There is no implied term that salary details are confidential.
In upholding a tribunal’s decision to dismiss all an employee’s claims, the Court of Appeal provide useful guidance on fair conduct procedures and rescuing appeals.
In a potentially very significant departure from accepted orthodoxy, a tribunal has held that TUPE applies to ‘workers’ as well as to traditional ‘employees’
Where the real reason for dismissal of a worker is because they made a protected disclosure and that fact has been hidden from the decision-maker by a person in the ‘hierarchy of responsibility above the employee’, the dismissal is automatically unfair, even though the decision-maker has relied upon an invented reason for dismissal in good faith.
A worker’s complaint to HR that he was being defamed by rumours that he had breached confidentiality was capable of amounting to a protected disclosure under the whistleblowing provisions of the Employment Rights Act.
An employee was automatically unfairly dismissed because of his union activities even though neither the manager conducting the disciplinary hearing nor the manager who dismissed the appeal were motivated by prejudice against the employee because of his union activities.
Whether notification that a role was being deleted amounted to a communication that the contract was being terminated on that date had to be determined in light of the wider context and all the facts of the particular case.
Shop workers’ right to privacy was not breached when a supermarket relied on covertly recorded CTV images to dismiss them for theft.
Lying about the reason for dismissal and later amending one’s defence to include the true reason is likely to shift the burden of proof in a discrimination case.
An employer did not discriminate when it dismissed an employee who refused to sign a copyright agreement because she held a ‘philosophical belief’ that she should own the rights to her work.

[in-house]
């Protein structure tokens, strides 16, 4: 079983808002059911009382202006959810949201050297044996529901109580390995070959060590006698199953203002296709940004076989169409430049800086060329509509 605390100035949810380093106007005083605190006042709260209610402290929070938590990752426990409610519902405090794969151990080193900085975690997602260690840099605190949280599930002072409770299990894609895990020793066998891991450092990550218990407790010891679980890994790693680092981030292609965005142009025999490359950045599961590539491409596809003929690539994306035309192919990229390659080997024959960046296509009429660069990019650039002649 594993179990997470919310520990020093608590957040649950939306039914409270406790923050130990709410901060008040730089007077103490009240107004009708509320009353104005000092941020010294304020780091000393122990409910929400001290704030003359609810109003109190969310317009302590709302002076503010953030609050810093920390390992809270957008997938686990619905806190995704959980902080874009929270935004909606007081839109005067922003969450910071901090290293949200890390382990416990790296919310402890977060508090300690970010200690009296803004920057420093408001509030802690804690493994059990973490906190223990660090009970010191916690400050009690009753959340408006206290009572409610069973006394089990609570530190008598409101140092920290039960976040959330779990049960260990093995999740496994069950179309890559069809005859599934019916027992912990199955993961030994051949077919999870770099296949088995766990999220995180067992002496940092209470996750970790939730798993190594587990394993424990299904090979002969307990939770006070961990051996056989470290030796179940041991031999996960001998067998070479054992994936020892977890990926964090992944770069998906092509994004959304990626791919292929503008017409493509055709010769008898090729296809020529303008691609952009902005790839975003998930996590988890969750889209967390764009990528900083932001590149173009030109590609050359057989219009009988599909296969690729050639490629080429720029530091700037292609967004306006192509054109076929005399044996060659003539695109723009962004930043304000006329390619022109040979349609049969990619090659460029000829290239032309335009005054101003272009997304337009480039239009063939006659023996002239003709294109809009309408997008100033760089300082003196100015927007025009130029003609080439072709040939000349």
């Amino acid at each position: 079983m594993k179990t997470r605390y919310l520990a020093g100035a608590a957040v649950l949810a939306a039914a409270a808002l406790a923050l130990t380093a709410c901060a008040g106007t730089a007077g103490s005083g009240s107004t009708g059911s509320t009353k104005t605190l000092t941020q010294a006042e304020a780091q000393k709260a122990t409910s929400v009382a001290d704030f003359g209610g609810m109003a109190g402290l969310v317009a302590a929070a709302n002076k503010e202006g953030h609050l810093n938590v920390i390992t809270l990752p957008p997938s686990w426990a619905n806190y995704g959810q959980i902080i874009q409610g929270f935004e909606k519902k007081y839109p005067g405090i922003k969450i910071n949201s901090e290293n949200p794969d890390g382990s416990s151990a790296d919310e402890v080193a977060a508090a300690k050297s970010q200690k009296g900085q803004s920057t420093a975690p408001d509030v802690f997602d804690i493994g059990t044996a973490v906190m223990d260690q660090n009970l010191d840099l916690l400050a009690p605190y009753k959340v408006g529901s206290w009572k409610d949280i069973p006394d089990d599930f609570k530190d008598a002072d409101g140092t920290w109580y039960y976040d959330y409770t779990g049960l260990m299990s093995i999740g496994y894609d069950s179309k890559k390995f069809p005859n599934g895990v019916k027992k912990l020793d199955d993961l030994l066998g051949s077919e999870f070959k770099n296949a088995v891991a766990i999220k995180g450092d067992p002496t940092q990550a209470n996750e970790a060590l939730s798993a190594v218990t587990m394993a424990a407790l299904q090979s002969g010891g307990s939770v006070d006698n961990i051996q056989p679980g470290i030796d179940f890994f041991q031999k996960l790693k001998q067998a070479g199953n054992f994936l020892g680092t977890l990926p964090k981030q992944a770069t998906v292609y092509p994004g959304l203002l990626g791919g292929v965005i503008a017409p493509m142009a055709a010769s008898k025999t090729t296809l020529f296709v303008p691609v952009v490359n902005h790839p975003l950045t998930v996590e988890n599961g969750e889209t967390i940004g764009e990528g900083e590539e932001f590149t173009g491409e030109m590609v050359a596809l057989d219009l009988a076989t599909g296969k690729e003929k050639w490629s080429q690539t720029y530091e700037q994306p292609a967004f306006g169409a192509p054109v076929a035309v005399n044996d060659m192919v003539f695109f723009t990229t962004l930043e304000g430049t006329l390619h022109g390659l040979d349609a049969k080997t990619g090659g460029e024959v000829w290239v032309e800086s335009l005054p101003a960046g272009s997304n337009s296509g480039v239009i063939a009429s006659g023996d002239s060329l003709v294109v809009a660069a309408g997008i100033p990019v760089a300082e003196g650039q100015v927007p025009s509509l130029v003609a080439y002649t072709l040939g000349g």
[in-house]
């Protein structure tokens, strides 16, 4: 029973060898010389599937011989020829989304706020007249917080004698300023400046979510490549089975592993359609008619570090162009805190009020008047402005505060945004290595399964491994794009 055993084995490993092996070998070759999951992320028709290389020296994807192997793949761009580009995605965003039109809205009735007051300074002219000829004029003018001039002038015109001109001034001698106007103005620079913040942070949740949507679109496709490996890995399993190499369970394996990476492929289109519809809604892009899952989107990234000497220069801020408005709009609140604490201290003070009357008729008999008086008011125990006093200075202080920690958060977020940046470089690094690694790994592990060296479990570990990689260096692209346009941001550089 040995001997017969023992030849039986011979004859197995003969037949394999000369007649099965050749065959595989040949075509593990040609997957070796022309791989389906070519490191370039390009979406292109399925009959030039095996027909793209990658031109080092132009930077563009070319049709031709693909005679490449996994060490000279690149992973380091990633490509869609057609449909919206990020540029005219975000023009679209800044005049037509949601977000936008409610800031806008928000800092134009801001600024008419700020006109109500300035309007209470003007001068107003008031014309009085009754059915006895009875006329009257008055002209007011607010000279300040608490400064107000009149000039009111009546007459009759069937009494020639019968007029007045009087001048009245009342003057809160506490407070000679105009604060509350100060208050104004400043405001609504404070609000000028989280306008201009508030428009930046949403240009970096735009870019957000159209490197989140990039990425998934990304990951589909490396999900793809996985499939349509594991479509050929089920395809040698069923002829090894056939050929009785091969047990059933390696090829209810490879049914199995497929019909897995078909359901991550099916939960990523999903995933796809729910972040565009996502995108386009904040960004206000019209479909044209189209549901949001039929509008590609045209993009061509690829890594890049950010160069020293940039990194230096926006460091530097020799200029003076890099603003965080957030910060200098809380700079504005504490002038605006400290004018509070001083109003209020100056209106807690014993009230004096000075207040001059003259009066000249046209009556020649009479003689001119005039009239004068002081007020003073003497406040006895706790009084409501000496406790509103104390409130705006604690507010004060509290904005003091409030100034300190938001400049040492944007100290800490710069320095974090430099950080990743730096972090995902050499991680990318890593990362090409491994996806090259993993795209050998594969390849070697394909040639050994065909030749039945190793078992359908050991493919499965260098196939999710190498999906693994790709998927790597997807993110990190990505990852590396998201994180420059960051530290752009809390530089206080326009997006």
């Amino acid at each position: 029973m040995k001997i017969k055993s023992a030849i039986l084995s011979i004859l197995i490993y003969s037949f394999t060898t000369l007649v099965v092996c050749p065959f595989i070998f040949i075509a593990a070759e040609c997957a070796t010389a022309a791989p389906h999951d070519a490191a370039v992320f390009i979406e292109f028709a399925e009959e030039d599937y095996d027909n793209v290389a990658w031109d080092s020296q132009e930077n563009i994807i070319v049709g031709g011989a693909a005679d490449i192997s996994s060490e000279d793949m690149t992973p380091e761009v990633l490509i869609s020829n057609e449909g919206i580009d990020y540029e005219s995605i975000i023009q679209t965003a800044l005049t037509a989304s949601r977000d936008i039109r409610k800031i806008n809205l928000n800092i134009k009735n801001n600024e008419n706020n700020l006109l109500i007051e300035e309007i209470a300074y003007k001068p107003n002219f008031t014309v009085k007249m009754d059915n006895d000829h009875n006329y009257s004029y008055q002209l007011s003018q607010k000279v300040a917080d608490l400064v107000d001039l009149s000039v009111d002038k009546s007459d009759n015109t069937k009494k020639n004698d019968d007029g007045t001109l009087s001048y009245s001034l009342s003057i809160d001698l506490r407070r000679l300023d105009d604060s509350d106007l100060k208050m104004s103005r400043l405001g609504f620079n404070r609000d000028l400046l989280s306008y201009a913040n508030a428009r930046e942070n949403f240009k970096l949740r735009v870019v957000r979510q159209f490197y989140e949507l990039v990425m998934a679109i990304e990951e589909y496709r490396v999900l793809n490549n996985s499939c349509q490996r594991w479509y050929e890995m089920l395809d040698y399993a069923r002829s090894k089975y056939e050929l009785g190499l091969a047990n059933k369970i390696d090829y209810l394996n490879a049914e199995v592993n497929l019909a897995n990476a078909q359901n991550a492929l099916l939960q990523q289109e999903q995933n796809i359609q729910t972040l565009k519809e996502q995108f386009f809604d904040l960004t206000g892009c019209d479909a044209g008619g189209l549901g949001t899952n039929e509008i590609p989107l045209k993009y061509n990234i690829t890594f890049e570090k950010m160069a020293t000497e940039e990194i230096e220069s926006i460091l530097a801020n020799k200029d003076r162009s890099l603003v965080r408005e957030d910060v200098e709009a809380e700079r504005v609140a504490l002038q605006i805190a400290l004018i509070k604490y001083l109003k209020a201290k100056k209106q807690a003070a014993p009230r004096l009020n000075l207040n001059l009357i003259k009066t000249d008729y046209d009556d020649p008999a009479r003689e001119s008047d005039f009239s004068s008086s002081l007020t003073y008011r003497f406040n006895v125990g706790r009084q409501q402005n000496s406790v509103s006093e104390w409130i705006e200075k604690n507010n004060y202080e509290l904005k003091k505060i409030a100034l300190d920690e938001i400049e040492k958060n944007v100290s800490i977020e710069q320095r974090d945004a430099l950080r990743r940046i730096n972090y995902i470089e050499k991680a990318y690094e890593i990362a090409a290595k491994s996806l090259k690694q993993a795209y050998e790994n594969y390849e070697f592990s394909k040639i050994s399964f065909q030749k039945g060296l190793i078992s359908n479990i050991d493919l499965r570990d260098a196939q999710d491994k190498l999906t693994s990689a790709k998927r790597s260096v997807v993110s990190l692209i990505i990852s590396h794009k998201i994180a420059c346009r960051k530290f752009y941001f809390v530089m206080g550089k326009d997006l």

Excluding judges – and all office holders – from whistleblowing protection is a breach of their human rights.
Changes to an investigator’s report into potential misconduct, made at the suggestion of an in-house lawyer, did not render an employee’s subsequent dismissal unfair
Statutory redundancy pay doesn’t count towards the £25,000 cap on contractual claims in the employment tribunal as it is a separate cause of action – one is contractual and subject to a £25,000 cap and the other is statutory which is not subject to the cap.
A worker, who had been denied a rest break and who was subsequently threatened with dismissal following his refusal to return to work, suffered an unlawful detriment.
Vegetarianism is a ‘lifestyle choice’ and, as such, not a belief which qualifies for protection under the Equality Act.
An employer had waived privilege in advice about dismissal and so couldn’t cherry pick which parts of the advice it disclosed.
Whether an adverse effect is ‘long term’ must be judged at the time of the discriminatory act and is not something to be determined with hindsight.
Suspending an employee accused of gross misconduct breached the implied term of trust and confidence leading to an unfair constructive dismissal and if an employer wants to argue that the employee has been dismissed for a fair reason, they must specifically set this out in their defence.
An employee had accepted, by her subsequent conduct, collectively agreed changes to pay and holiday arrangements that had been in place for several years.
Someone who validly becomes an ‘employee shareholder’ did not revert to ‘employee’ status when he later concluded a service agreement with his employer.
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